Ai Weiwei

Book review: Ai Weiwei’s provocative career is captured in a mammoth Taschen tome

China’s most famous living artist has endured surveillance, persecution and sometimes imprisonment, but his work has grown ever more vital and important despite – or perhaps because of – the state’s disapproval

PUBLISHED : Monday, 09 May, 2016, 11:43am
UPDATED : Monday, 09 May, 2016, 11:48am

Ai Weiwei

edited by Hans Werner Holzwarth


4/5 stars

Despite – or perhaps because of – the Communist Party’s best efforts to have him silenced, Ai Weiwei remains the most famous and influential Chinese artist alive today.

Ai, who helped design the National Stadium for the Beijing Olympics in 2008, spectacularly fell out of favour with China’s rulers for launching a “citizen’s investigation” after the 2008 Sichuan earthquake, but in the years since his star has risen internationally, with large-scale exhibitions at galleries in cities such as London, San Francisco, Berlin and Melbourne.

My political activism is helping efforts to change China, says artist Ai Weiwei

All along, the artist has continued to literally raise a middle finger at the party whenever he gets a chance, and the fruits of this provocative career have now been collected in a 600-page omnibus created by boutique publisher Taschen. A limited (and very expensive) collector’s edition was released in 2014, but this new regular edition of the monograph puts it within reach of Ai’s followers of more modest means.

The collection follows Ai’s career from when he was a young, up-and-coming artist in New York in the early 1980s through to 2013, and charts his evolution from a young devotee of Dadaist Marcel Duchamp into the agent provocateur working on a grand scale we see today.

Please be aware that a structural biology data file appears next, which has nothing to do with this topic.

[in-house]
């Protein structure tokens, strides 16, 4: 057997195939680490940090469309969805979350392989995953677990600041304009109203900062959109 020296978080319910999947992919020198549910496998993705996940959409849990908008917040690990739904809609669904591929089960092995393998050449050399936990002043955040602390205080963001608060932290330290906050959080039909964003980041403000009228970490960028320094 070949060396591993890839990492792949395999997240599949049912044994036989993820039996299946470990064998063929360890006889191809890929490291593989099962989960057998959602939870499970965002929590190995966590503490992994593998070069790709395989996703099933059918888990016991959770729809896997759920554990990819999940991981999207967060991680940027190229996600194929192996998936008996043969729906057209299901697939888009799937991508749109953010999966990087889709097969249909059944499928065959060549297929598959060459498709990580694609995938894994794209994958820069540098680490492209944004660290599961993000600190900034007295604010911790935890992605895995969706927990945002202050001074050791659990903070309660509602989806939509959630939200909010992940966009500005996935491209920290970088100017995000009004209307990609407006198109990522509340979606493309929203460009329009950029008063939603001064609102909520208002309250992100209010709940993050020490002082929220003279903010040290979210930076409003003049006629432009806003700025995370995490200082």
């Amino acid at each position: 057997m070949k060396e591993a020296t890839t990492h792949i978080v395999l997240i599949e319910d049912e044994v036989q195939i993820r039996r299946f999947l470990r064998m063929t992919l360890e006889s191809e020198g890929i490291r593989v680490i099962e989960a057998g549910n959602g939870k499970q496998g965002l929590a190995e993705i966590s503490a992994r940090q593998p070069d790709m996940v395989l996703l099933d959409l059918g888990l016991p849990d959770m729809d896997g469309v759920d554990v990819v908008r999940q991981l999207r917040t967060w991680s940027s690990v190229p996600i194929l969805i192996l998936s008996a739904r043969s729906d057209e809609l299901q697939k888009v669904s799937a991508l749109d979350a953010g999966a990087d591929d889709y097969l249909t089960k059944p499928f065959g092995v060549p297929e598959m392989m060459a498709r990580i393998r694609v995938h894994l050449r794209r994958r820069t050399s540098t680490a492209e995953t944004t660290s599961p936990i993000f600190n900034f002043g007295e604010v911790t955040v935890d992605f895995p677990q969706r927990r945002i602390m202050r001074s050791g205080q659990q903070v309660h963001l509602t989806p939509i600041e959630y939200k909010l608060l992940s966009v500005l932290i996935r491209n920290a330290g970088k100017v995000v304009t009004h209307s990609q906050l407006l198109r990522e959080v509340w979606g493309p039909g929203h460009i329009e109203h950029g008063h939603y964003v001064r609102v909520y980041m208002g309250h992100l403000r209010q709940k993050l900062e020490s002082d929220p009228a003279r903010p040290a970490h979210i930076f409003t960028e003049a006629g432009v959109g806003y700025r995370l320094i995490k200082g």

Most striking are the works which repurpose artefacts taken from thousands of years of Chinese history to comment on the state of the nation today – the Neolithic Chinese vases painted with the Coca-Cola logo, the smashed Han Dynasty urns, the maps of China made from dismantled Qing Dynasty temples, and the hypnotic arrays of iconic Chinese bicycles and wooden stools.

His use of the “ready-made” object (a technique pioneered by Duchamp) becomes more powerful as Ai begins to work on a bigger and more challenging scale (such as the Sunflower Seeds installation at the Tate Modern, or the series of installations of steel reinforcing bars retrieved from the rubble of the quake in Sichuan).

The powerful photographs of such works are complemented by some thoughtful essays – the book opens with an overview of Ai’s work by long-time friend and former Swiss ambassador to China Uli Sigg, and closes with an excellent look at the Chinese traditions employed in the artists’ work, such as his use of pottery, porcelain and bronze.

As Ai Weiwei’s London retrospective shows, his art and his politics can’t be separated

Ai’s Shanghai studio may have been demolished by authorities, he may have suffered a cerebral haemorrhage after being beaten by police and he may have been repeatedly placed under house arrest and under surveillance, but the authorities seem unable to stop him – and the art world remains all the more richer and dynamic because of this.